Compensation and Employment

In  last week’s decision in Doe v. Guthrie Clinic, Ltd. the Second Circuit Court of Appeals certified to the New York Court of Appeals the issue of whether a medical corporation may be liable for the unauthorized disclosure of medical information, when the employee responsible for the breach was not a physician and was acting outside the scope of

Continue Reading Health Privacy Liability Issue Proceeds to NY Court of Appeals

The U.S. Department of Health and Human Services (HHS) has issued final rule stating the future health insurance exchange (“Exchange”) and insurance issuer standards related to coverage of essential health benefits (EHB) and actuarial value. The final rule further establishes a timeline for when qualified health plans (QHPs) should be accredited in federally facilitated Exchanges.

Beginning January 1, 2014, non-grandfathered

Continue Reading Essential Health Coverage Benefits – The ACA Final Rule

As Chris Kutner explained in his January 4, 2013 post, the Patient Protection and Affordable Care Act of 2010 (“PPACA” or “Obama Care”) requires, beginning in 2014, that employers with 50 or more full-time employees (“large employers”) offer “affordable” health insurance to their employees. Failure to do so will subject the employer to penalties. Recently published IRS proposed regulations

Continue Reading “Affordable” Health Coverage Under Obama Care

In order for an accountable care organization to succeed, there must be a workable method for collaboration among the providers.  How do providers of care effectively communicate amongst one other?  What is the optimum means of memorializing a patient’s medical history and present health status so that all providers of care are basing their decisions on the same data?  And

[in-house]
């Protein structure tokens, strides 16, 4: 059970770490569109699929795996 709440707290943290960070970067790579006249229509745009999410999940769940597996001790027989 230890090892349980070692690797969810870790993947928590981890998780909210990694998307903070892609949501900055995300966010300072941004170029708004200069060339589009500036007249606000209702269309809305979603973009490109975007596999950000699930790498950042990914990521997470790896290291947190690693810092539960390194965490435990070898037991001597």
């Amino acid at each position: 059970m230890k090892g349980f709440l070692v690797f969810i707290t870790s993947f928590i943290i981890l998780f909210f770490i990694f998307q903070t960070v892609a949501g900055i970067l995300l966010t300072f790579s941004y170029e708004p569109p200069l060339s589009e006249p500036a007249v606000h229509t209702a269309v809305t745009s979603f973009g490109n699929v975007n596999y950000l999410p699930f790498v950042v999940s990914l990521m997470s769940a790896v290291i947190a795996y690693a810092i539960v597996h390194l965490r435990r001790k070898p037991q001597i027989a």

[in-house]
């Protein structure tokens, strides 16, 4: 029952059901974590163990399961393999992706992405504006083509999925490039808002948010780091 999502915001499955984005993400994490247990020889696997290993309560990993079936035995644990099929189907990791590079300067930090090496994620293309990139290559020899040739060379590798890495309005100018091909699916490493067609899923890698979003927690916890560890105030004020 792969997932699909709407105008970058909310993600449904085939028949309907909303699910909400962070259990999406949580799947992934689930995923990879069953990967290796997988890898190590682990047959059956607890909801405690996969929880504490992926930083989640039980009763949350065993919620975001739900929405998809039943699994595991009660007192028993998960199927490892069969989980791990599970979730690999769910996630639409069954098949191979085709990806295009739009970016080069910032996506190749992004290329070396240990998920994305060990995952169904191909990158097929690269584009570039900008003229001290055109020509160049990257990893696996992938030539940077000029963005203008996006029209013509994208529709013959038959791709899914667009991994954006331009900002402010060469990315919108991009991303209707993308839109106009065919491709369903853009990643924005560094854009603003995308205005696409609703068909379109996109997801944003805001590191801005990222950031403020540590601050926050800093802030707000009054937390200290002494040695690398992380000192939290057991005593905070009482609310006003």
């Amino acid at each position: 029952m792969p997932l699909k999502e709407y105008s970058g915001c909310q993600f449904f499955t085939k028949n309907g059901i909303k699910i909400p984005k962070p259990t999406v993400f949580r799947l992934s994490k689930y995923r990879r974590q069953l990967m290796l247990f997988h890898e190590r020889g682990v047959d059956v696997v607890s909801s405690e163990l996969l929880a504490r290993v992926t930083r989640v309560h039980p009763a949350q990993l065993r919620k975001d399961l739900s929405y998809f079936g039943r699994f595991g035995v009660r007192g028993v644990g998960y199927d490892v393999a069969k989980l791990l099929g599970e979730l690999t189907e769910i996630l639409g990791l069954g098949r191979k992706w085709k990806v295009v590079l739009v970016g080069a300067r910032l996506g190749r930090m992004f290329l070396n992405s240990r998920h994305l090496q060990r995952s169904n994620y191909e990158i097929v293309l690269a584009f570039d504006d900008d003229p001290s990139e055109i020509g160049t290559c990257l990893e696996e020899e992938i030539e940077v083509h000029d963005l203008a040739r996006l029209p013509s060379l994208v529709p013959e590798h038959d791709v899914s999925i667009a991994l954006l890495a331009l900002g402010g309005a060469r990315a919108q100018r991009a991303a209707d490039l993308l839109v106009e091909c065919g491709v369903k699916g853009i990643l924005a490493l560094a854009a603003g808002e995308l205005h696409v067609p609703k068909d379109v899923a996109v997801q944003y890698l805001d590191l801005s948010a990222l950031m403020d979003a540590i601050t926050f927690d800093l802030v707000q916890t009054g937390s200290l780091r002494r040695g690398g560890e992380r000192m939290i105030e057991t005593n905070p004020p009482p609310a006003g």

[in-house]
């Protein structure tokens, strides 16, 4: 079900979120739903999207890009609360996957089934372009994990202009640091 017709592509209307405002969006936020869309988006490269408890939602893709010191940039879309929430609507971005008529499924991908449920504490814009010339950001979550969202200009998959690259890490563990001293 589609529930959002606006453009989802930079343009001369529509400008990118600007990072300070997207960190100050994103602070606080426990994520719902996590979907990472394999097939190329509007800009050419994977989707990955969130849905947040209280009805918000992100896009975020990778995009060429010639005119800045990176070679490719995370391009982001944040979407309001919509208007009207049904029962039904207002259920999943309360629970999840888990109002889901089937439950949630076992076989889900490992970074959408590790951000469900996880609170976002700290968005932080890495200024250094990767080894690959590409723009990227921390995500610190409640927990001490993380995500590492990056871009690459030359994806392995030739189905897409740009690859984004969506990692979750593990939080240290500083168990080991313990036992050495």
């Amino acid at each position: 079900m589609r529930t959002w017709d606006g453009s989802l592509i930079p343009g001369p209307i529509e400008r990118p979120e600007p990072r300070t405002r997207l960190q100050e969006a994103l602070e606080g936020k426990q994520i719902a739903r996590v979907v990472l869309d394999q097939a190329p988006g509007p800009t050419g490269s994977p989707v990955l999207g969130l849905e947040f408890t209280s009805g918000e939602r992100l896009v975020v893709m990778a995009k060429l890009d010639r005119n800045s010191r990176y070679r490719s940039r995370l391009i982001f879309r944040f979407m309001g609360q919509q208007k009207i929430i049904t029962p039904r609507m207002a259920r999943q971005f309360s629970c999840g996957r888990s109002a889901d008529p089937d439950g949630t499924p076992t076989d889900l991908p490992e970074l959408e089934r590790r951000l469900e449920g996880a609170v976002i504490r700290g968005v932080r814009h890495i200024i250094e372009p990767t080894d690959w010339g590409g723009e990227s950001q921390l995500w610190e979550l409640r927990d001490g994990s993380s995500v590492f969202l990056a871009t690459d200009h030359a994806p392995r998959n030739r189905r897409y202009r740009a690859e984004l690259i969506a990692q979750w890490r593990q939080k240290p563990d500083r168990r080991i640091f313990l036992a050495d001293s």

Continue Reading Accountable Care and Collaboration Among Providers

Peter A. Mahler, author of our sister blog New York Business Divorce, posted an excellent analysis of a recent case involving a shareholder dispute among members of an anesthesia group.

Key pieces of advice from Mahler:

  • Draft clear termination and exit provisions in shareholder and employment agreements;
  • Arbitration clauses can produce quicker results than litigation, reduce hostilities, and

Continue Reading Mixed Decision in Anesthesiology Practice Shareholder Dispute

The recent decision in United States ex. rel. Drakeford v. Tuomey Healthcare Sys. Inc., No. 10-1819 (4th Cir. Mar. 30, 2012) provides a sobering reminder that hospital-physician contracts should be drafted carefully in order to avoid containing any provisions that could inadvertently result in Stark law liability.

Subject to certain limited exceptions, the federal Stark Law prohibits a physician
Continue Reading Hospital-Physician Contracts Lead to Stark Violation

Employment arrangements between hospitals and physicians often include productivity-based compensation.  This can be in the form of bonuses or adjustments to salary.  A common measure of productivity is the physician’s work Relative Value Units (“RVUs”).  Such productivity measures are intended to motivate newly-hired physicians and to support the fairness of compensation paid and earned.

 The “Stark Law” (42 U.S.C. §
Continue Reading Bonus Compensation under the Stark Law